In Luke 19:1-9, we find the well-known story of a short, but rich, man named Zacchaeus. We are all familiar with the story, and with how the Lord went to Zacchaeus’s home. Zacchaeus is clearly a believer. In fact, he strongly desires to follow the Lord in discipleship and begins that process by giving away the majority of his vast wealth because of what the Lord teaches him.
The story’s conclusion includes a famous statement by the Lord. After Zacchaeus vows to give away all this money, the Lord says that salvation has come to him. The Lord then reminds Zacchaeus of why He came. He says He came to this world “to seek and to save that which was lost.”
Since the words salvation and saved are found in this short statement, as well as the word lost, most commentaries say that Jesus is talking about saving people from hell. The unbeliever is “lost” in that he is going to the lake of fire. He needs to be “saved” from such a fate. I remember a pastor friend describing himself when he was an unbeliever. He said, “I was as lost as a goat.” According to most commentaries, the Lord is referring to “lost” Zacchaeus’s being saved from hell.
Bob Wilkin has written a great book titled The Ten Most Misunderstood Words in the Bible. One of the words he addresses is lost. He points out that the word is not a description of unbelievers. Instead, the word refers to a child of God who is not living righteously. He is lost in the sense that he is out of fellowship with the Lord. He is wandering around in darkness, but is still saved.
This certainly fits the context of this passage. Zacchaeus was a man involved in a sinister occupation. As a tax collector, he had become fabulously rich by taking advantage of others. As a result, he was probably the richest man in Jericho, as well as the surrounding area.
After believing in Jesus, he could have continued doing the same thing. Eternal salvation is free and cannot be lost. Zacchaeus could have stayed in his profession, operated as he had in the past, and enjoyed the riches thus provided. But after spending the day with the Lord in his home and hearing the Lord teach about the coming kingdom of God, he made an important and costly decision. He stopped doing what he had been doing and vowed to serve others, whereas before he had only served himself.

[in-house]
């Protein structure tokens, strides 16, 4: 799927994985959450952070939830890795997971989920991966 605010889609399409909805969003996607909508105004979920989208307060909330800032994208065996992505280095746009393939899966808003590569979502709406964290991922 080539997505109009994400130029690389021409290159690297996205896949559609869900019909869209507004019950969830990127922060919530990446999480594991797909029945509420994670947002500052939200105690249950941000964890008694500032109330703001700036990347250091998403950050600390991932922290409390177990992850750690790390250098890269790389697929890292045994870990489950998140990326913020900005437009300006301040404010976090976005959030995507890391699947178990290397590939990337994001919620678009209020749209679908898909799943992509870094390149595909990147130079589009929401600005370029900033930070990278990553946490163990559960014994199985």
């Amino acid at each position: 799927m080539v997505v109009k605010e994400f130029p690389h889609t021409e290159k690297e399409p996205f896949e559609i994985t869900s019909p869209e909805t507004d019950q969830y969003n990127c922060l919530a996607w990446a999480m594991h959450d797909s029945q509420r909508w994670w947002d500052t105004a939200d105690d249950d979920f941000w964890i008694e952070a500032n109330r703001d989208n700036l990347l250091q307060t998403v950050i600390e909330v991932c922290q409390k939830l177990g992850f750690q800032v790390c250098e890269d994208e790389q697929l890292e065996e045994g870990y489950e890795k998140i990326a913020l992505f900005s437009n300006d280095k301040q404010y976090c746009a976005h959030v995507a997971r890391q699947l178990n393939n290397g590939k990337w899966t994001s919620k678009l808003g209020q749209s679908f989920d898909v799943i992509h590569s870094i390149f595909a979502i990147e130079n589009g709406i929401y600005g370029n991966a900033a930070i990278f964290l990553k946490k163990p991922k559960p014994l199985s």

Zacchaeus repented of his sins. He turned from what he had been doing. In doing so, he was saved from a life of destructive behavior. He was saved from a life that would make him rich in this world, but poor in the world to come. He was saved from walking in darkness so that he could experience the blessings of a life that pleased the Lord. This salvation was given to him after he became a believer.
In other words, if he had continued in his former way of life, he would have been lost to all these things. But the Lord says that He came to save His children from such a fate. It has nothing to do with eternal salvation, but everything to do with a believer’s living righteously after receiving eternal life.
Luke has already prepared the reader for this understanding of the Lord’s words to Zacchaeus. In chapter 15 we find another of the Lord’s famous parables–the Parable of the Lost Sheep. He speaks of a man with 100 sheep. They are all sheep and all, therefore, represent believers. Ninety-nine of the sheep remain with the shepherd and experience the blessings of that communion. One, however, wanders away and experiences the danger and loss of such communion. But the shepherd, who clearly represents Christ, goes to find and save that lost sheep.
The Lord not only gave Zacchaeus eternal life; He spent the day in his home because He did not want him to be lost in the life he was living. He wanted to save him from that. In going to his home and teaching him, our King was seeking and saving a child of His who was lost. He found him.
That is the kind of Savior we have.